How Family Members & Friends Can Support Addiction Recovery

This article was written by James Malervy and published by RCA.


Addiction recovery is a long and arduous journey, filled with ups and downs, successes and setbacks. Recovery from addiction requires great strength, resilience, and even support from your loved ones. Addiction is not an individual struggle; it’s a family disease. That’s why the support and understanding of friends and family can provide the encouragement and motivation needed to achieve long-term sobriety.

This article will discuss how family members and friends can support their loved ones in addiction treatment and recovery.

Understanding Addiction

Addiction is a chronic disease involving continued substance use despite severe health and social consequences. It interferes with brain parts responsible for reward, memory, judgment, learning, and motivation.

When someone develops a substance use disorder, they no longer choose to use; they are now dependent on substances. Contrary to what some believe, addiction is not a sign of weakness or moral failure. It can be caused by genetics, trauma, and untreated mental health disorders.

Knowing this will help you avoid blaming or shaming the person for their addiction, which can be counterproductive to recovery efforts. Instead, it can help you approach the patient with empathy and compassion and, as a result, build trust and create a supportive environment. Recognizing that an alcohol, cocaine, or opioid use disorder rewires the brain’s reward system can also help you understand why your loved one may struggle to quit using drugs or engage in harmful behaviors.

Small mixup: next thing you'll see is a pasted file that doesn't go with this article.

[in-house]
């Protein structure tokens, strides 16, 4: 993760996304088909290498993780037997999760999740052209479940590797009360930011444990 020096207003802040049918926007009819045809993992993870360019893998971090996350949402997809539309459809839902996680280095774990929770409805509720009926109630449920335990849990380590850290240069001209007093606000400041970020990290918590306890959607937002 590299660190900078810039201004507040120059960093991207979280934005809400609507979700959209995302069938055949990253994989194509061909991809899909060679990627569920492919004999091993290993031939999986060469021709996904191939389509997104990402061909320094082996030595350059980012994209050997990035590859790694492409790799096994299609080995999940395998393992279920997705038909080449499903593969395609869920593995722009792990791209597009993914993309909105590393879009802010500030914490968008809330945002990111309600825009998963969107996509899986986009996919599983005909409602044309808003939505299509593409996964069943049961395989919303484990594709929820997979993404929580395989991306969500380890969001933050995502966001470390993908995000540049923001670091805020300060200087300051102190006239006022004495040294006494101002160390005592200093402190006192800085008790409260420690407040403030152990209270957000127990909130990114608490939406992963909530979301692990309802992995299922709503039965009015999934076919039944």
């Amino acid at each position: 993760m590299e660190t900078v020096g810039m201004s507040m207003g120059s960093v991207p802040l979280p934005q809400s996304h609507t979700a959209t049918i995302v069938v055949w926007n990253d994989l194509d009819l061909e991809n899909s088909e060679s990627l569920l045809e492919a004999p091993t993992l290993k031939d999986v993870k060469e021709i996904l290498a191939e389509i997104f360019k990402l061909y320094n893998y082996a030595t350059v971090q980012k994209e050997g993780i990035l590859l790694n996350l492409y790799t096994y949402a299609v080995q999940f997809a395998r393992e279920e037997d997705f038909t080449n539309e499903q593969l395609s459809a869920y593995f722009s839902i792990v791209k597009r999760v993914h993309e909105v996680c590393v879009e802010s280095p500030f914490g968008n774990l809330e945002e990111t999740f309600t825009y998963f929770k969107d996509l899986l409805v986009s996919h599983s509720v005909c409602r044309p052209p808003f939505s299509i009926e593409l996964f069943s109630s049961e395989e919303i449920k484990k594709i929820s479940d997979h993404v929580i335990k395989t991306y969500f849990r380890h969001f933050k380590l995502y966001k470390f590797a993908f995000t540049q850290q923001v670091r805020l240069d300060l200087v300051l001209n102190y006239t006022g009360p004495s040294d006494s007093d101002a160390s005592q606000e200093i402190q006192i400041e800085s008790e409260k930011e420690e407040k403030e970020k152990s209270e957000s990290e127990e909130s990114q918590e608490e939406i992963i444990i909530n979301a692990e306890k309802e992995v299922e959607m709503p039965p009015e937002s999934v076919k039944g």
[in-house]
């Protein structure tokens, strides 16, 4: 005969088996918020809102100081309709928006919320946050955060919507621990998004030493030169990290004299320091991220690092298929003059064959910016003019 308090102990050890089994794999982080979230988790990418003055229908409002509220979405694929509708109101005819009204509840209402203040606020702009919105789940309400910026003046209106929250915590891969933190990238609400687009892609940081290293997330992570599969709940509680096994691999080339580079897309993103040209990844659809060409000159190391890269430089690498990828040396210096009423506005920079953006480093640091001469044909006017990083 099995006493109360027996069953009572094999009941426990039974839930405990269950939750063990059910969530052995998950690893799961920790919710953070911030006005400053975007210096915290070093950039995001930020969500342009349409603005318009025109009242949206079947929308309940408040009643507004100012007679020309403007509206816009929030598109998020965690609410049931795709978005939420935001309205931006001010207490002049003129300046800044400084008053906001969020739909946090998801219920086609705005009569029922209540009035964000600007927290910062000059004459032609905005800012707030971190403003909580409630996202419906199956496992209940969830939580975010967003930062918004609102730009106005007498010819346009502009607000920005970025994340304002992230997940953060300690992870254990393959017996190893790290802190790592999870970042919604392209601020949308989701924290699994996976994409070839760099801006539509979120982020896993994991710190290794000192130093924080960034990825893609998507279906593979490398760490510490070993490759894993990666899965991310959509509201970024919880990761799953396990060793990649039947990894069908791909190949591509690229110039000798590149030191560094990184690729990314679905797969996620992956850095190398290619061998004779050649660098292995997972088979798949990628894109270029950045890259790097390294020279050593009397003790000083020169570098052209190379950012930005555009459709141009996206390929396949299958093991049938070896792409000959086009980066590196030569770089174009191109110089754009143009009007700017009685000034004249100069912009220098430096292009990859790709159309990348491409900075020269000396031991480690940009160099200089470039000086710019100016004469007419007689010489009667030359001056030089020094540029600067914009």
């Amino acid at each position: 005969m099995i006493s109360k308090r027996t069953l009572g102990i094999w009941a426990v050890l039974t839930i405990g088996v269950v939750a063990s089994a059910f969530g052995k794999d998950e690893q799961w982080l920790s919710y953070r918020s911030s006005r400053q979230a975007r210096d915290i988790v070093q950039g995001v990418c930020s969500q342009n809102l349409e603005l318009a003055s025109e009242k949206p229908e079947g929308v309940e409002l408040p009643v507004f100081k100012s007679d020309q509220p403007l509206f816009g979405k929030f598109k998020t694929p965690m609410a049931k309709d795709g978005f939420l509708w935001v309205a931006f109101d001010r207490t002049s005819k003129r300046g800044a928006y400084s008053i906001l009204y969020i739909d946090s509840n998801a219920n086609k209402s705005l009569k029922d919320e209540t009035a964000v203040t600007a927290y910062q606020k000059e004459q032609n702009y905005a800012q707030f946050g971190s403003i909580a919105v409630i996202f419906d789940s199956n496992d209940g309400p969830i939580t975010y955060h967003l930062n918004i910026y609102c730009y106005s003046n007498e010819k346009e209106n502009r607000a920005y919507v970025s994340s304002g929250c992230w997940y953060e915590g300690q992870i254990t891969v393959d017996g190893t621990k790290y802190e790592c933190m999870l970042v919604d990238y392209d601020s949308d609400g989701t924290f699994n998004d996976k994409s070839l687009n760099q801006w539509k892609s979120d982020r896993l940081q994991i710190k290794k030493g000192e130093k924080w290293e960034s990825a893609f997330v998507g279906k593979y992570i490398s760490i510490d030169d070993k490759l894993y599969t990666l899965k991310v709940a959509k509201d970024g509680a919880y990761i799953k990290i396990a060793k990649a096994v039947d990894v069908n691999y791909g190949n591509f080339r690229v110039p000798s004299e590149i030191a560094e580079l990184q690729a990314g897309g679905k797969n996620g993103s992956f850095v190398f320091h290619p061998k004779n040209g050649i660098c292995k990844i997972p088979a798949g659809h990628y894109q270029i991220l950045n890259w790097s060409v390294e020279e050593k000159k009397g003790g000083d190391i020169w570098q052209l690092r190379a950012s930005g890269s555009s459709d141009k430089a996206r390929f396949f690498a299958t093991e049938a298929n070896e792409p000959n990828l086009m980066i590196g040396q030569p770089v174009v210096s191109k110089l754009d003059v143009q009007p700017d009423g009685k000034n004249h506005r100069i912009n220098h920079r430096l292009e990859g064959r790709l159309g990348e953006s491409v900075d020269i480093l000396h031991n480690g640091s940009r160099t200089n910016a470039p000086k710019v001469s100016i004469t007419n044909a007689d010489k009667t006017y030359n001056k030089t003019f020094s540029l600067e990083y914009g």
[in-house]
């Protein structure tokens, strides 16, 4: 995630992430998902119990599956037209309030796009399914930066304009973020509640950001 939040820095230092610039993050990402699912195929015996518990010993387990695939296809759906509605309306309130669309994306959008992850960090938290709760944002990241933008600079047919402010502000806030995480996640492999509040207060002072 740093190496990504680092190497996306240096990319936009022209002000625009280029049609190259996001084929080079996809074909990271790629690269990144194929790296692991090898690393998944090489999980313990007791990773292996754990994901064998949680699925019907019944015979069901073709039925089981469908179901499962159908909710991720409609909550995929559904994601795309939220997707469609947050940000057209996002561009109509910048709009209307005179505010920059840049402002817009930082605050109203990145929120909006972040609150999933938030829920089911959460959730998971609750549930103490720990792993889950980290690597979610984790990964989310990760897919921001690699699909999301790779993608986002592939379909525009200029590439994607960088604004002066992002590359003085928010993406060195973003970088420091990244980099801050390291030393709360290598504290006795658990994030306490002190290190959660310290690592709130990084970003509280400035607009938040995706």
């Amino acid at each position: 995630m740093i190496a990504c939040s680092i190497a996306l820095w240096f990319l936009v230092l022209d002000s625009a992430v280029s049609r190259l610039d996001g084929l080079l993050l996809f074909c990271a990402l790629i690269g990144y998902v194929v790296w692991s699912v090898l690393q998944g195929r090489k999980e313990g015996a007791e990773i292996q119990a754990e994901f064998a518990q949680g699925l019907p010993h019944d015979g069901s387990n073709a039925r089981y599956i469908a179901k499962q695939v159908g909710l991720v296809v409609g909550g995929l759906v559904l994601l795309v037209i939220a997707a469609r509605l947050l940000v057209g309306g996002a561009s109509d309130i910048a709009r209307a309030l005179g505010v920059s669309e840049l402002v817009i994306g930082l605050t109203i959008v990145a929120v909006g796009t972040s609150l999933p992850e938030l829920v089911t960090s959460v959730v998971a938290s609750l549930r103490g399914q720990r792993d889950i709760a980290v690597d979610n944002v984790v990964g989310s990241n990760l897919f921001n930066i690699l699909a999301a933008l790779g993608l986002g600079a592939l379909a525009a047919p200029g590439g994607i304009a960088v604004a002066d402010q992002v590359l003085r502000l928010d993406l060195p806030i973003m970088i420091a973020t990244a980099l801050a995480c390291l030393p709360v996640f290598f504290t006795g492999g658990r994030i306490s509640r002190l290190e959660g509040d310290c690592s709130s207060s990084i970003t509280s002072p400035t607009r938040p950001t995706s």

Ways Family Members and Friends Can Support Addiction Recovery

As a friend, family or colleague of someone in addiction recovery, you probably understand that you have an essential role in their recovery. However, knowing how to support them without unintentionally hindering their progress towards staying sober can be challenging. So, here are some tips to get you started:

Offer Emotional Support

Recovery can be challenging and emotionally draining, and having a solid support system can make all the difference. Let your loved one know that you are there for them and that you believe in their ability to overcome their addiction. Encourage them to share their feelings with you and listen actively without judgment or criticism. You can also offer practical support, like driving them to support group meetings or helping them find the right health professionals or treatment centers.

Stop Enabling

Enabling is where you shield your loved one in recovery from the consequences of their addiction or harmful behaviors. While enabling may stem from a place of love and concern, it can ultimately prolong the addiction and hinder your loved one’s recovery. Therefore, you must stop enabling and instead encourage your loved one to take responsibility for their actions.

This can involve setting healthy boundaries and holding the individual accountable for their behavior. For example, if they ask for money to buy drugs, you can refuse to give them money and instead offer to help them find professional support. Similarly, if they repeatedly fail to follow through with their commitments, you can hold them accountable and set consequences if they continue to engage in such behavior.

Get Help for Yourself

Addiction doesn’t just affect the individual struggling with it, but also their loved ones. It’s essential to prioritize your well-being and seek support for yourself. Consider joining a support group for family members or seeking therapy to process your emotions and experiences related to your loved one’s addiction.